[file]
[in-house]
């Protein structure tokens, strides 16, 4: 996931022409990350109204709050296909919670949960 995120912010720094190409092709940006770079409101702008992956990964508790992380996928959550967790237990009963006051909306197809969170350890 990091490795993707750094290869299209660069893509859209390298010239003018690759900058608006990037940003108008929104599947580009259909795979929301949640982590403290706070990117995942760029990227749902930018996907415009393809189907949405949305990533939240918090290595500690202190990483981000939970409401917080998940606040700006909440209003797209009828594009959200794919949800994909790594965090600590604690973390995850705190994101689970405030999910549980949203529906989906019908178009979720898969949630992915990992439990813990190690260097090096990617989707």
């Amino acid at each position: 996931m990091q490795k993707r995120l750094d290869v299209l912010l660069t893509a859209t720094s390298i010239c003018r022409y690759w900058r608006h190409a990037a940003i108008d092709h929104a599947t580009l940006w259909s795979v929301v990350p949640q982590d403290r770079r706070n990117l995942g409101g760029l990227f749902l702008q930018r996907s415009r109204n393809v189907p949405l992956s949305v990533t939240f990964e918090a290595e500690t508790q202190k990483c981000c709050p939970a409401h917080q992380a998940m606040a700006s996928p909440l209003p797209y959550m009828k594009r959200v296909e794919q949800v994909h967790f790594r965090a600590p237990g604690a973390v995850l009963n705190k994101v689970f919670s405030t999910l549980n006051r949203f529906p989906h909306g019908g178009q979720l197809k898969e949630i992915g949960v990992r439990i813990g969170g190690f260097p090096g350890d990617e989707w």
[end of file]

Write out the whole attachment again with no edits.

[in-house]
């Protein structure tokens, strides 16, 4: 996931022409990350109204709050296909919670949960 995120912010720094190409092709940006770079409101702008992956990964508790992380996928959550967790237990009963006051909306197809969170350890 990091490795993707750094290869299209660069893509859209390298010239003018690759900058608006990037940003108008929104599947580009259909795979929301949640982590403290706070990117995942760029990227749902930018996907415009393809189907949405949305990533939240918090290595500690202190990483981000939970409401917080998940606040700006909440209003797209009828594009959200794919949800994909790594965090600590604690973390995850705190994101689970405030999910549980949203529906989906019908178009979720898969949630992915990992439990813990190690260097090096990617989707």
């Amino acid at each position: 996931m990091q490795k993707r995120l750094d290869v299209l912010l660069t893509a859209t720094s390298i010239c003018r022409y690759w900058r608006h190409a990037a940003i108008d092709h929104a599947t580009l940006w259909s795979v929301v990350p949640q982590d403290r770079r706070n990117l995942g409101g760029l990227f749902l702008q930018r996907s415009r109204n393809v189907p949405l992956s949305v990533t939240f990964e918090a290595e500690t508790q202190k990483c981000c709050p939970a409401h917080q992380a998940m606040a700006s996928p909440l209003p797209y959550m009828k594009r959200v296909e794919q949800v994909h967790f790594r965090a600590p237990g604690a973390v995850l009963n705190k994101v689970f919670s405030t999910l549980n006051r949203f529906p989906h909306g019908g178009q979720l197809k898969e949630i992915g949960v990992r439990i813990g969170g190690f260097p090096g350890d990617e989707w």